UBC Theses and Dissertations

UBC Theses Logo

UBC Theses and Dissertations

Isolation, structure elucidation, and total synthesis of bioactive natural products Forestieri, Roberto

Abstract

Marine organisms are a potential source of lead compounds for drug discovery. Complex and unique chemical structures isolated from marine invertebrates and their associated microorganisms can interact with specific cellular targets and selectively modulate biological pathways that play an important role in the pathogenesis of various diseases such as diabetes and tuberculosis (TB). The isolation, structure elucidation, and total synthesis of bioactive marine natural products are described herein. Alotaketals A (2.1), B (2.3), D (2.4), and E (2.5) are a new class of sesterterpenoids isolated from the marine sponge Hamigera sp. that activate the cAMP cell signaling pathway. Here, the chemical structures of alotaketals and their unprecedented "alotane" skeleton are described. The ability of alotaketal A (2.1) to activate cAMP signaling (EC50 = 18 nM) can be attributed to direct activation of adenylyl cylcase. Alotaketal A (2.1) is a chemical tool that can be useful for the study of cAMP signaling function in diabetes and other diseases. Clionamines A (5.1), B (5.2), C (5.3), and D (5.4) are a new class of aminosteroids isolated from the marine sponge Cliona celata that strongly stimulate autophagy in MCF-7 human breast cancer cells. Clionamine A (5.1) was tested for its ability to clear Mycobacterium tuberculosis (Mtb) from infected THP-1 cells and it gave a clear dose response with complete clearance at 5 μM and an IC50 of ≈ 3 μM. The anti-TB activity of clionamines confirms the role of autophagy in the response of human macrophages against Mtb infection. Clionamine B (5.2) was synthesized starting from the steroidal sapogenin tigogenin (5.30) in 12 steps with ≈ 2% overall yield. Synthetic clionamine B (5.2) strongly stimulates autophagy at 30 μg/mL and inhibits Mtb proliferation in humane macrophages via autophagy activation. The clionamine pharmacophore was identified by structure-activity analysis of unnatural clionamines analogues that were synthesized starting from the steroidal sapogenin sarsasapogenin (5.5). Among these synthetic analogues, N-benzyl-3,5-epi-clionamine B (5.24) was found to be a potent inhibitor (MIC = 5 μg/mL) of Mtb proliferation in THP-1 human monocytic cells, indentifying N-benzyl-aminosteroids as a new class of potent antimicrobial compounds that are able to kill Mtb.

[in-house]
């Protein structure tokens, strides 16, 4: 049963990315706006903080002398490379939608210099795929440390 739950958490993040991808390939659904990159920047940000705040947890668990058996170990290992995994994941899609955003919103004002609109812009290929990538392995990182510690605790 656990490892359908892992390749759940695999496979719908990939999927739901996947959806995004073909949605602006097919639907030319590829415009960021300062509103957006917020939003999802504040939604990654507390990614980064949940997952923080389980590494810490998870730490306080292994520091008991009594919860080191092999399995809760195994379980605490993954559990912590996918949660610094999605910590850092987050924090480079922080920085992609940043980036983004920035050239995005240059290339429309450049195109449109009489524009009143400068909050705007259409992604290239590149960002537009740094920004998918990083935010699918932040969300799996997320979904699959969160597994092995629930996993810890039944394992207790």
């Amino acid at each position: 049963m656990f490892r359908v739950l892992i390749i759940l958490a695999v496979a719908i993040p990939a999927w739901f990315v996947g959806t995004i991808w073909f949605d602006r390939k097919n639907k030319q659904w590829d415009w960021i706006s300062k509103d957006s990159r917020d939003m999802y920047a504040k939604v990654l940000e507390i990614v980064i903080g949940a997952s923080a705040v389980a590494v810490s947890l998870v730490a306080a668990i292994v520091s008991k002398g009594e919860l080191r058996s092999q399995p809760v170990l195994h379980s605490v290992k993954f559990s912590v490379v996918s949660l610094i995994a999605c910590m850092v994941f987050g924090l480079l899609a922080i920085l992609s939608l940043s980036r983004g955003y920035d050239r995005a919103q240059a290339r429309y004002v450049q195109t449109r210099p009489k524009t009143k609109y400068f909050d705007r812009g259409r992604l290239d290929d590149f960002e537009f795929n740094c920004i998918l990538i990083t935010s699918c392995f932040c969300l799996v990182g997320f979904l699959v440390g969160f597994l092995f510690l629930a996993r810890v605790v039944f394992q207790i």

Item Citations and Data

Rights

Attribution-NonCommercial-NoDerivatives 4.0 International

Usage Statistics